What would you do if a law were enacted that took away a large portion of your income?

For restaurant servers in Maine, this isn’t a hypothetical situation. A ballot measure passed in November 2016 contained a little-understood provision that would have substantially harmed the full-service restaurant industry and reduced our ability to earn tips. We successfully organized against it in Maine; now, we’re taking our message national.

This past spring in Augusta, at what was later described as “one of the longest (public) hearings in legislative history,” we and other members of a grass-roots movement of servers — the Restaurant Workers of Maine — spoke out against a ballot measure that had eliminated the tip credit for restaurant servers. That’s the provision in state labor law that recognizes our tips as income earned on the job, and counts the tips toward our wages.

Proponents of eliminating the tip credit described it as a “raise” for servers because they would start receiving a minimum wage of $5 an hour, rising to $12 an hour by 2024, instead of the existing minimum of $3.75. But the truth was very different, because customers confused about the new law or who thought servers were now earning enough without tips reduced or eliminated their tips.

Servers understood that losing the tip credit would have been devastating and a huge financial loss, both for our paychecks and for restaurants. Restaurants work on such small margins that in order for owners to sustain the required 220 percent pay raise for servers, they would have been forced to dramatically increase their menu prices to a level that would scare off customers. As a consequence, many owners would have chosen to eliminate tipping altogether in favor of a flat “minimum wage.” Servers who were part of the Restaurant Workers of Maine recognized how important it was to push back and ask our legislators to right this wrong and take our “raise” back.

Throughout our extensive fight, we learned that the Restaurant Opportunities Center, which pushed to abolish the tip credit in Maine, is using the same playbook around the country. Its goal is to completely upend our industry and redesign it, which would result in fewer available jobs and lower take-home pay. Although our fight was successful in Maine and Gov. Paul LePage signed the tip credit back into law, many other states still face an uphill battle. New York Gov. Andrew Cuomo announced in December that New York is looking into the possibility of removing the tip credit.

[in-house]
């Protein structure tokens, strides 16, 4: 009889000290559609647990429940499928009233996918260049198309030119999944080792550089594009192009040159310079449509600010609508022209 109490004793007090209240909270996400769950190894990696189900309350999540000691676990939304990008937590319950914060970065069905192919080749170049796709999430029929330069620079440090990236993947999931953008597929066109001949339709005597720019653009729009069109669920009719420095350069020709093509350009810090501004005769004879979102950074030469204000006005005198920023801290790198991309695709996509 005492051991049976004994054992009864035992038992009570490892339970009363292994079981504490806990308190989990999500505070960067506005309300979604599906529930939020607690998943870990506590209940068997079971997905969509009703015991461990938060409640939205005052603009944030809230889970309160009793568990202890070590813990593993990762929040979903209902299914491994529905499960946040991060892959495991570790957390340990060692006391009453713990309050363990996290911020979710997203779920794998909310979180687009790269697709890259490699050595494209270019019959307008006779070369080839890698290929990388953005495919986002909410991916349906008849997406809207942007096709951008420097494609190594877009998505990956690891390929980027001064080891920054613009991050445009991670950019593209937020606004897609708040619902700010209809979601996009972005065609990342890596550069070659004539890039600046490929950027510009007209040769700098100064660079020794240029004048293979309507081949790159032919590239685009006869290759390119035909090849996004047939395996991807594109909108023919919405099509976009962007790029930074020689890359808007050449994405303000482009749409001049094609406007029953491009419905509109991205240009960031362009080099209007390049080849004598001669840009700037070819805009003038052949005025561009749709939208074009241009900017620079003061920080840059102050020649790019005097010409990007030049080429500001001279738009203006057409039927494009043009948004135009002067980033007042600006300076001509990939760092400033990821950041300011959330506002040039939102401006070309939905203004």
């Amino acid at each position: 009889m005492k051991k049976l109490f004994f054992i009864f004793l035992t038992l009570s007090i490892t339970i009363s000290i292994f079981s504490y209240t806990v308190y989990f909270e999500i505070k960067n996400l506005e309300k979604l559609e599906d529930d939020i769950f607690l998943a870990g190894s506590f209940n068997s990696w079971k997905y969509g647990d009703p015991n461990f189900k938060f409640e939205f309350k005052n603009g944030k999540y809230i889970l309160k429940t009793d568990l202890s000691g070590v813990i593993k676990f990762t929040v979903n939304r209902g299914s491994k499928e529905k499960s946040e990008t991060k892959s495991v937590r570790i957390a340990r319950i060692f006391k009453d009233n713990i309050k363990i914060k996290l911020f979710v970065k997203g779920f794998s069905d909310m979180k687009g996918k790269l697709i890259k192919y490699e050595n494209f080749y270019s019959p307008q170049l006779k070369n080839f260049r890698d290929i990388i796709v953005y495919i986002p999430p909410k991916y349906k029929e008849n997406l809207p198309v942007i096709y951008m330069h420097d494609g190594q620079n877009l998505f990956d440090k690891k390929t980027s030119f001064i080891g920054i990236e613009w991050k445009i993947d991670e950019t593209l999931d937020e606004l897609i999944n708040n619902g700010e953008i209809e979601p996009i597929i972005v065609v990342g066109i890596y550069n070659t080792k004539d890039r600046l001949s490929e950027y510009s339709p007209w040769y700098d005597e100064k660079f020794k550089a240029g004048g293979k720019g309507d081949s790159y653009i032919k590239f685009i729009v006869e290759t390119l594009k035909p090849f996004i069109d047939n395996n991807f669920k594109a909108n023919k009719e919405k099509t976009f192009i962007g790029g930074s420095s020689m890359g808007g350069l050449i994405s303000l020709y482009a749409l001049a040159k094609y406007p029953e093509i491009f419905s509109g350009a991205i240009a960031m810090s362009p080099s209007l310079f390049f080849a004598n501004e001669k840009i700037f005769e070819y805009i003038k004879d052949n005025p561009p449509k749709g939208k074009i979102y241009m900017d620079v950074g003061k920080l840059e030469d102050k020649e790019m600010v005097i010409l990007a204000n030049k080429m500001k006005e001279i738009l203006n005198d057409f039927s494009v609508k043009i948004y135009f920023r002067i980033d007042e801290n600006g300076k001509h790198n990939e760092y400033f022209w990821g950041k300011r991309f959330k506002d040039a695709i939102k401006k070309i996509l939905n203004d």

To take our fight national, we have formed a nonprofit that will push back against harmful proposals to eliminate the tip credit. In honor of our efforts in Maine, we’re calling it the Restaurant Workers of America. It’s the first organization of its kind — an employee advocacy organization dedicated to the preservation of tip income, and to the well-being of employees in the full-service restaurant industry.

Our focus is to educate both members and nonmembers about the economic and legislative issues pertaining to the restaurant industry. Specifically, the Restaurant Workers of America is dedicated to preserving the freedom and flexibility of America’s restaurant workers by advocating for a tip credit in states without one and to protect the credit where it is currently in place.

We’ve already had victories in Maine and Washington, D.C., but the fight is still going strong and needs support. In states like Michigan and Massachusetts, the Restaurant Opportunities Center and its labor allies are pursuing a strategy similar to the one used in Maine — cynically relying on the public’s lack of knowledge about the economics of our industry to get them to pass a ballot measure that will hurt us by arguing that it will help us.

The board of the Restaurant Workers of America consists of restaurant workers and one owner who have helped build grass-roots movements in their own markets — from the Twin Cities of Minneapolis and St. Paul, Minnesota, to Seattle, Washington, and from the District of Columbia to the state of Maine. We have no illusions about the road ahead; the Restaurant Opportunities Center and its allies have big budgets and deep-pocketed donors. However, we’re hopeful for victory, knowing that our livelihoods — and the livelihoods of thousands of other servers around the country — are at stake.

Joshua Chaisson and Carrie Smith work as servers in Portland and Bangor, respectively, and are founding members of the Restaurant Workers of America.

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